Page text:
Background: Mrs. Gosnell begins keeping the Sabbath
Sometime around 1923, a lady named Mrs. Bringham came into possession of a book, The Marked Bible by Charles L. Taylor. She was impressed with what she read and then passed it on to Rosella Gosnell, who recognized that it contained Bible truth. Rosella began to keep the Sabbath (Larson, 2001).
The Work Begins
In 1931, Elder Ira C. Pound held tent meetings at Bayou Plaquemine. Some who accepted the message had formerly lived at Bayou Chene, and they wanted their friends and relatives to hear the message. This little Bayou Chene settlement was located in the bayou country of south Louisiana between Plaquemine and New Iberia. Elder Pound described this entire country as “a system of deep flowing rivers, bayous, lakes, and islands. There were no roads whatever, all travel being by boat” (Pound, 1941)
Bayou Chene Group Begins
One Sunday in August 1932, one of the new Plaquemine members, William Watson, who was in the business of towing and barge building, heard that Elder Pound had no funds to hold evangelistic meetings. William agreed to convey their equipment to Bayou Chene free of charge (Pound, 1941). He took Elder and Mrs. Ira Pound to Bayou Chene, on a large stern-wheel boat named the Buffalo. A huge tent, church benches, a pulpit, and a piano were the provisions brought by Elder Pound for conducting evangelistic meetings. The boat landed close to a cluster of pecan trees and soon the men began putting up the tent. Woody Larson stood and watched the unloading of the boat but wouldn’t offer to help because it was Sunday. Having no available beds, the Pounds spread their sheets over moss that had been gathered from the nearby trees and that is where they slept each night for six weeks until the close of the meetings. News passed by word-of-mouth from one to the other until all in the village knew about the meetings to be held (Burns, 1970b). When opening night came, motorboats approached the site from the waterways flowing in all directions (Pound, 1941). By the end of the series many believed but only four people were baptized: Julia Case, Florence Crowson, Kate Daigle, and Woodrow Larson, son of Lorena Crowson. A few weeks later six more were baptized: Lorena Crowson; two of her daughters, Alma Crowson and Stella Case; sisters-in-law Pearl Ferguson and Mable Stockstill; and Leona Verrett (Larson, 2001). For four-and-a-half years following these meetings, Sabbath school was held at the home of Mrs. Willie Crowson. Elder Pound left some church benches and the piano for this new company (Burns, 1970b). A small church was built on what may be called “squatter’s” property, and was dedicated on September 13, 1941 (Benton, 1941).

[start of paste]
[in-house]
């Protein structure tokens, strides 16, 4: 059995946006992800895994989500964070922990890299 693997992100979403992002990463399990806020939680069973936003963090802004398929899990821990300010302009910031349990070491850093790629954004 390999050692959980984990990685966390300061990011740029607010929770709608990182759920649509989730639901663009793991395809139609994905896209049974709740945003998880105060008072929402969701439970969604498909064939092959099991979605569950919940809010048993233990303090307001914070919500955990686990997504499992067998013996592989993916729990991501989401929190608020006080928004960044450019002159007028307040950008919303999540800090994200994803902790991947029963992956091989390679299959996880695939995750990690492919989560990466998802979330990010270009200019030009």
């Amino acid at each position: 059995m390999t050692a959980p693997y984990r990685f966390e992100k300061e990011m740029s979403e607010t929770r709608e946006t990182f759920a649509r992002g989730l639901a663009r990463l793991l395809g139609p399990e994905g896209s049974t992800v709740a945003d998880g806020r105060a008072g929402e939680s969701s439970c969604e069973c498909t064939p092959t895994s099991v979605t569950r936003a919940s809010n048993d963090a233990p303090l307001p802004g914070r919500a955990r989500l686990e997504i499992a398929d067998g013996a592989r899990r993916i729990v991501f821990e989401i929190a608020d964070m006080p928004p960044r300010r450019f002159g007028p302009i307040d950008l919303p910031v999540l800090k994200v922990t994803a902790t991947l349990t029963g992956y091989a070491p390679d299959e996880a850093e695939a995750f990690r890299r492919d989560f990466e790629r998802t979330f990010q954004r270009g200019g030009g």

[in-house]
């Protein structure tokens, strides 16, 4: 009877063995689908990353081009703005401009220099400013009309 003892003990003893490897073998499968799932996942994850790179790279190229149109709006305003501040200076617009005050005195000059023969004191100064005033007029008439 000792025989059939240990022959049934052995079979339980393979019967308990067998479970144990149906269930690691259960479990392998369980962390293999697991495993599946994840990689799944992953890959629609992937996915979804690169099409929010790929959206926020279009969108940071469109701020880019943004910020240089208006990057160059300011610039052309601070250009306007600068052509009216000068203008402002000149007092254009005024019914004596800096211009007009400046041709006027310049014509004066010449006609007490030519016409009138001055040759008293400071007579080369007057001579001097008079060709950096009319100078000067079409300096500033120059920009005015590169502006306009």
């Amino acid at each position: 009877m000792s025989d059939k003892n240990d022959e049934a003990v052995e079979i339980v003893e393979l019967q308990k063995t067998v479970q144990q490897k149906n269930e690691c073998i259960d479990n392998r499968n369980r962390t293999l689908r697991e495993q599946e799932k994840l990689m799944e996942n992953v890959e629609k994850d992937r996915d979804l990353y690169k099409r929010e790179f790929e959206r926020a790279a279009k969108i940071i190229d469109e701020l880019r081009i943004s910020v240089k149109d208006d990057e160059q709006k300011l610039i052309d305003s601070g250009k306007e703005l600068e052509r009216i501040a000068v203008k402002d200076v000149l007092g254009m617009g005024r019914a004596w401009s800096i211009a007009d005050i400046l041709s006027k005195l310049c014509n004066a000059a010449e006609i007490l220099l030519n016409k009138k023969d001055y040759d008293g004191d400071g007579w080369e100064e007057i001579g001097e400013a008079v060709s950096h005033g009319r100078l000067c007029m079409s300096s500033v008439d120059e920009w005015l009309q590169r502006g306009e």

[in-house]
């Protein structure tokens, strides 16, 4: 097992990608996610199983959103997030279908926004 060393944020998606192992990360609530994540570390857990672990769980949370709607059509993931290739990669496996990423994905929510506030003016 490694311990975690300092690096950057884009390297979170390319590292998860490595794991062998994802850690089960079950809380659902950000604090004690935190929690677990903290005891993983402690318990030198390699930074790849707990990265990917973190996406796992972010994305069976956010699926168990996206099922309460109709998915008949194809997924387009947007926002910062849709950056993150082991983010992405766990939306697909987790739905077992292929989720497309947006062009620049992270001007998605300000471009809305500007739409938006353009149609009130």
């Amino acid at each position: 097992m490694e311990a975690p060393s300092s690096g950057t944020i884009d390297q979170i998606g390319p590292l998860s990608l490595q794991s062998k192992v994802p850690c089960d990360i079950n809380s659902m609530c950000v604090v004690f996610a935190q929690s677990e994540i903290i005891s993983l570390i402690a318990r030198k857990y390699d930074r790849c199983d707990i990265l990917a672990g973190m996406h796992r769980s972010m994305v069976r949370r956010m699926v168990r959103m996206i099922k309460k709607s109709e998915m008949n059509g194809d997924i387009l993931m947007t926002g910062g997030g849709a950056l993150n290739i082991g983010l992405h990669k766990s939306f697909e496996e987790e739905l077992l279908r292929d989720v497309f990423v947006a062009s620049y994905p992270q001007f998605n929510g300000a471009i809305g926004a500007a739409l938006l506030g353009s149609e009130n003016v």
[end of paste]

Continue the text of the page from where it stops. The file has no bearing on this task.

New Iberia Church Organized in 1969
In 1936, the United States government, in an attempt to relieve the flooding problems, built a spillway at Bayou Chene (Larson, 2001). The people living there were relocated so the church was disbanded in 1945 and the little church building was sold to Florence Crowson (Minutes, 1945). Lorena Crowson and her family moved to New Iberia. When they found no church there, Lorena began faithfully gathering the little company together each week to meet in her home (McNabb, 1974). Then, one day they learned of another Adventist in town, Rosella Gosnell, who had been converted by reading The Marked Bible. She became a faithful member of this group. In 1958, this small group of six very earnest believers began saving money toward the erection of a new church building (Stevens, 1958). For twenty-eight years they met in Lorena’s home, but finally in 1966, they were able to purchase a small church at 503 Harriet Street in New Iberia, and remodel it to fit their needs (Wright, 1966; cf. Minutes, 1966). New Iberia was organized as a church on December 20, 1969, with sixteen members, and their church on Harriet Street was dedicated on the same day (Burns, 1969).
A New Church in 1989
In 1988, the New Iberia members began building a new church on a lot they had bought in 1987 on Highway 14. They began worshiping in their new church in December 1988 (Theriot, 1990), but attendance was the highest ever at the dedication of the New Iberia church on April 2, 1994. In just five years the little congregation had completely paid for the project. Three charter members, Alma Crowson, Pearl Ferguson, and Stella Case, burned the mortgage. Alma Crowson who, together with four other members of her family, had been baptized in the early years when the conference president, Elder I. C. Pound, held a tent effort in Bayou Chene, felt like this was a dream come true. “For many years we had no church,” Alma stated. “We met in someone’s home. Later we were able to purchase a small church from another denomination for about $1,500. And now we have our very own church, and it’s all paid for” (Copsey, 1994).
(1945, Jul. 24). Executive Committee Minutes. Shreveport, LA: Arkansas-Louisiana Conference of SDA.
(1966, Jan. 23). Minutes of the Board of Trustees of the Arkansas Conference Association. Shreveport, LA: Arkansas-Louisiana Conference of SDA.
Benton, Roy L. (1941, Oct. 6). Southwestern Union Record, pp. 1, 8.
Burns, Wallace R. (1969, Dec. 13). Ibid., p. 8.
Ibid. (1970a, Feb. 14). p. 8.
Ibid. (1970b, Feb. 28). p. 7
Copsey, David. (1994, Jul. 1). Ibid., p. 5.
Evans, I. M. (1954, Dec. 8). Ibid., p. 3.
Larson, Woodrow and Theriot, Bernice. (2001, Sep. 1). Ibid., p. 10.
McNabb, Keith. (1974, Feb. 9). Ibid., p. 18.
Pound, I. C. (1941, Oct. 13). Ibid., p. 1.
Sanders, F. O. (1949, Jul. 27). Ibid., pp. 2, 3.
Stevens, George S. (1958, Apr. 30). Ibid., p. 10.
Theriot, Bernice. (1990, Mar. 1). Ibid., p. 11.
Wright, O. D. (1966, Mar. 2). Ibid., p. 5.